from 10 to 60 µg/ml for various unrefined oils and from 3 to 6 µg/ml for the refined oils. Other investigators reported undetectable levels of proteins in refined edible oils (Hoffman et al., 1994; Yeung and Collins, 1996; Peeters et al., 2004) using assays with detection sensitivities of <0.3 ng/ml (Peeters et al., 2004) and 0.4 mg/kg (Yeung and Collins, 1996).
Starch, which is a widely used ingredient, is often derived from corn which is not a major food allergen. However, starch can also be derived from wheat, and may contain trace levels of wheat protein. For example, Lietze (1969) reported the presence of antibodies to wheat starch in several wheat sensitive individuals. However, the allergenicity of wheat starch for sensitive individuals has not been clinically evaluated (Taylor and Hefle, 2001).
A wide variety of flavoring substances are used in foods, but only a few are derived from known allergens (Taylor and Dormedy, 1998). As such, IgE-mediated allergic reactions to flavorings are rare, although a few cases have been documented involving hydrolyzed proteins. For example, several milk allergic individuals reacted to either hot dogs or bologna containing partially hydrolyzed casein as part of the natural flavoring used in the formulation of these products (Gern et al., 1991). Two other milk-allergic individuals reacted to milk protein in the natural flavoring used in a dill pickle-flavored potato chip (St. Vincent and Watson, 1994). The presence of peanut flour in the natural flavoring of a packaged soup elicited a reaction in a peanut-allergic individual (McKenna and Klontz,
Allergens, or proteins derived from allergenic foods, may be present in foods as the result of cross-contact during processing and handling. The term “cross-contact” describes the inadvertent introduction of an allergen into a product that would not intentionally contain that allergen as an ingredient. Cross-contact may occur when a residue or other trace amount of a food allergen is present on food contact surfaces, production machinery, or is air-borne, and unintentionally becomes incorporated into a product not intended to contain, and not labeled as containing, the allergen. Cross-contact may also result when multiple foods are produced in the same facility or on the same processing line, through the misuse of rework, as the result of ineffective cleaning, or may result from customary methods of growing and harvesting crops, as well as from the use of shared storage, transportation, or production equipment. Cross-contact of foods with allergens has been shown to lead to allergic reactions in consumers on numerous occasions (Gern et al., 1991; Jones et al., 1992; Yunginger et al., 1983). Much cross-contact can be avoided by controlling the production environment.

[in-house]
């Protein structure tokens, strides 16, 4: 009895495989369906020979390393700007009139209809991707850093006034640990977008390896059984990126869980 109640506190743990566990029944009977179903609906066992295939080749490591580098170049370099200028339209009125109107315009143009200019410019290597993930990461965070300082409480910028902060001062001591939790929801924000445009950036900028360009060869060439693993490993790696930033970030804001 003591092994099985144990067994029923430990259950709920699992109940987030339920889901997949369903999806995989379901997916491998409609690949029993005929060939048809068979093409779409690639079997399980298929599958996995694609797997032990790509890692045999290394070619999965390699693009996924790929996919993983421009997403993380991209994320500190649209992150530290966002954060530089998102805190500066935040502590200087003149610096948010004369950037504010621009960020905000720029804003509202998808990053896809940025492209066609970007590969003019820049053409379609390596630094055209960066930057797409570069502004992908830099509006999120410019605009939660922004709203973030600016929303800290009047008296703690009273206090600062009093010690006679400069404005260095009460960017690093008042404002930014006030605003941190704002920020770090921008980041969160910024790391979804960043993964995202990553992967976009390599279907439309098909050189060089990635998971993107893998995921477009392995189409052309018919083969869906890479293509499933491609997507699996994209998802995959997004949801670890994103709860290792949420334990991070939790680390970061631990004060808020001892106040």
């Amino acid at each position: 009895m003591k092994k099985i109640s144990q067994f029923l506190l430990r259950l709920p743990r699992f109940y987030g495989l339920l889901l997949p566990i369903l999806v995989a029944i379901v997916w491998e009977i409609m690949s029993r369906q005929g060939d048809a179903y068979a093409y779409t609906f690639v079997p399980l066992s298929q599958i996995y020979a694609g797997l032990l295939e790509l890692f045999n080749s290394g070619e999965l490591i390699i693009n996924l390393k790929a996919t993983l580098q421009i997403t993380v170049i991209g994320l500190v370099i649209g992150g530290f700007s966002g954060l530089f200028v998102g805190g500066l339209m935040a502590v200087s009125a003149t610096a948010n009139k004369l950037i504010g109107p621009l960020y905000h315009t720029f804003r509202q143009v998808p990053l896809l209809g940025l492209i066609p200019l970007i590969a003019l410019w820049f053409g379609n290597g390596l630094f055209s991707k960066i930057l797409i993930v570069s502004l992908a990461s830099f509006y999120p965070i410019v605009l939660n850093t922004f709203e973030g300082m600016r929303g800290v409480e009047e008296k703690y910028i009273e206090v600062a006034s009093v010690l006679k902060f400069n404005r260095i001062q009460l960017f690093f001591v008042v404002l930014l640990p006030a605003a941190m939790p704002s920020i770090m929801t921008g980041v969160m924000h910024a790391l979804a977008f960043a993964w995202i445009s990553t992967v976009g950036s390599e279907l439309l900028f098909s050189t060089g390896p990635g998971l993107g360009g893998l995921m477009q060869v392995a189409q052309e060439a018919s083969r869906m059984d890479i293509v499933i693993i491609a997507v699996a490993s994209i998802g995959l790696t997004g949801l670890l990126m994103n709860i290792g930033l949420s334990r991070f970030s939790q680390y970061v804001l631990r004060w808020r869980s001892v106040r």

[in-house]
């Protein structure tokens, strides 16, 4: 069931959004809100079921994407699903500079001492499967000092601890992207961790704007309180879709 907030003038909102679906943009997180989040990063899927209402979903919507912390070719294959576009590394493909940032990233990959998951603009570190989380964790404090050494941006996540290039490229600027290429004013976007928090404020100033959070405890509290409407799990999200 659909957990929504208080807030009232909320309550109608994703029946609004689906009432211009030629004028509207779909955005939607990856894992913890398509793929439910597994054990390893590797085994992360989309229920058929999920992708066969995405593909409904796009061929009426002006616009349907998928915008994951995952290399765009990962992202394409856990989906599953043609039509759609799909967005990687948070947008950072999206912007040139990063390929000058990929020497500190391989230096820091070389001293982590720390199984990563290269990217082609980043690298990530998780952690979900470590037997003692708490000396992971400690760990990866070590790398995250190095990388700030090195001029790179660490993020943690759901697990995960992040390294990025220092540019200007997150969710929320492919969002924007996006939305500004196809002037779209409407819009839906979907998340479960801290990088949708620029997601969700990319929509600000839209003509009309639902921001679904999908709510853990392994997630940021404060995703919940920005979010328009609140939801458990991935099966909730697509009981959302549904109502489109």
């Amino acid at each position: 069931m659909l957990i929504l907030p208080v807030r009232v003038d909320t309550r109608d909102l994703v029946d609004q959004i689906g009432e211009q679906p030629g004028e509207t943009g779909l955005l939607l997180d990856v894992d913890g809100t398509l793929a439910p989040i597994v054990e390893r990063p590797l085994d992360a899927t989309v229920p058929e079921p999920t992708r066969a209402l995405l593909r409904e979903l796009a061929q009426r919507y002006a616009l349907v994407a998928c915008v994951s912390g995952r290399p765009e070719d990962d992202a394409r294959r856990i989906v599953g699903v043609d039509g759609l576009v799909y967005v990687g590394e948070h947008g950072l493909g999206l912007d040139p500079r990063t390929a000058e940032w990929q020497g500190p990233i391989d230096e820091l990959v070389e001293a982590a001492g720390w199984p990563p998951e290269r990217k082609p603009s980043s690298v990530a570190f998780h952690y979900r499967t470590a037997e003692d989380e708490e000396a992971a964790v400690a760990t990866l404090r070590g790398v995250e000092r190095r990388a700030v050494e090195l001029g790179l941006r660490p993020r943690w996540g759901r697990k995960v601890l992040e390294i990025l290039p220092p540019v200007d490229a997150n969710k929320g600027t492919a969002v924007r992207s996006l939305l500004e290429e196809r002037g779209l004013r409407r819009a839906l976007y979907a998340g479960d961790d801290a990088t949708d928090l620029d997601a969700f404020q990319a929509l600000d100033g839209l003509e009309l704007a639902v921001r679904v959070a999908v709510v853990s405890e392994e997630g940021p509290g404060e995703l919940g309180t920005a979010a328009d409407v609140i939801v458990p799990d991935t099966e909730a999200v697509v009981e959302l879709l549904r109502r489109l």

Design of Food Challenge Studies
A history of clinical reaction to a food and a positive skin prick test or the presence of food-specific IgE antibodies in serum are sufficient to establish that an individual has an allergy to that food. However, none of these reliably predicts the level of patient sensitivity to low doses of the food. At present, the level of individual sensitivity can
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